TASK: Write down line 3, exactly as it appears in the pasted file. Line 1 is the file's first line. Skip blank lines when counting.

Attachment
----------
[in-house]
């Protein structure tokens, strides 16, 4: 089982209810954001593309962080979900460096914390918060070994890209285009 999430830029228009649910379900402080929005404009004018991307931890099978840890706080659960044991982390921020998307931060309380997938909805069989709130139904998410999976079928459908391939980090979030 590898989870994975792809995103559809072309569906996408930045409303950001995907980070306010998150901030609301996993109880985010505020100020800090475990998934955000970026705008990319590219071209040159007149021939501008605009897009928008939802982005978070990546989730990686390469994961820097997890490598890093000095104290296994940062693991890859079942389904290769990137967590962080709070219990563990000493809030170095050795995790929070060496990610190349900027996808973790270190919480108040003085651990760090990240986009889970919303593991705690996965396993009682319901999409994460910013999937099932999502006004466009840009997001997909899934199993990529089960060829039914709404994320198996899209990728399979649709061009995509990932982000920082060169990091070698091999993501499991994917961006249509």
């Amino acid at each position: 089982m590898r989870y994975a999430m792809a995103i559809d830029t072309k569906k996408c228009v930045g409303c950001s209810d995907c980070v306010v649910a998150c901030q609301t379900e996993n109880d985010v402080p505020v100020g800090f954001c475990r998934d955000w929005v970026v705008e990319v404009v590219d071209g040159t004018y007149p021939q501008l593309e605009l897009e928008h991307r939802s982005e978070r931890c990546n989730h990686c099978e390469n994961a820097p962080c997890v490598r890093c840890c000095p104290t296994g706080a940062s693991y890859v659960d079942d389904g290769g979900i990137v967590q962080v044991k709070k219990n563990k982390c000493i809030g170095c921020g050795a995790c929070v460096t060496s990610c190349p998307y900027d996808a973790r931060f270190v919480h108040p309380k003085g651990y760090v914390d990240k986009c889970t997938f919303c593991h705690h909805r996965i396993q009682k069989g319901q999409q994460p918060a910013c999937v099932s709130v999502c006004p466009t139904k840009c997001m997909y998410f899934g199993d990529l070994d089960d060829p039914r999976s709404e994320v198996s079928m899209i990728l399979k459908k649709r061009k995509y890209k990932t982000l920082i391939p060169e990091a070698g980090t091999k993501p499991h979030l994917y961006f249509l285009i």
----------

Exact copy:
């Amino acid at each position: 089982m590898r989870y994975a999430m792809a995103i559809d830029t072309k569906k996408c228009v930045g409303c950001s209810d995907c980070v306010v649910a998150c901030q609301t379900e996993n109880d985010v402080p505020v100020g800090f954001c475990r998934d955000w929005v970026v705008e990319v404009v590219d071209g040159t004018y007149p021939q501008l593309e605009l897009e928008h991307r939802s982005e978070r931890c990546n989730h990686c099978e390469n994961a820097p962080c997890v490598r890093c840890c000095p104290t296994g706080a940062s693991y890859v659960d079942d389904g290769g979900i990137v967590q962080v044991k709070k219990n563990k982390c000493i809030g170095c921020g050795a995790c929070v460096t060496s990610c190349p998307y900027d996808a973790r931060f270190v919480h108040p309380k003085g651990y760090v914390d990240k986009c889970t997938f919303c593991h705690h909805r996965i396993q009682k069989g319901q999409q994460p918060a910013c999937v099932s709130v999502c006004p466009t139904k840009c997001m997909y998410f899934g199993d990529l070994d089960d060829p039914r999976s709404e994320v198996s079928m899209i990728l399979k459908k649709r061009k995509y890209k990932t982000l920082i391939p060169e990091a070698g980090t091999k993501p499991h979030l994917y961006f249509l285009i």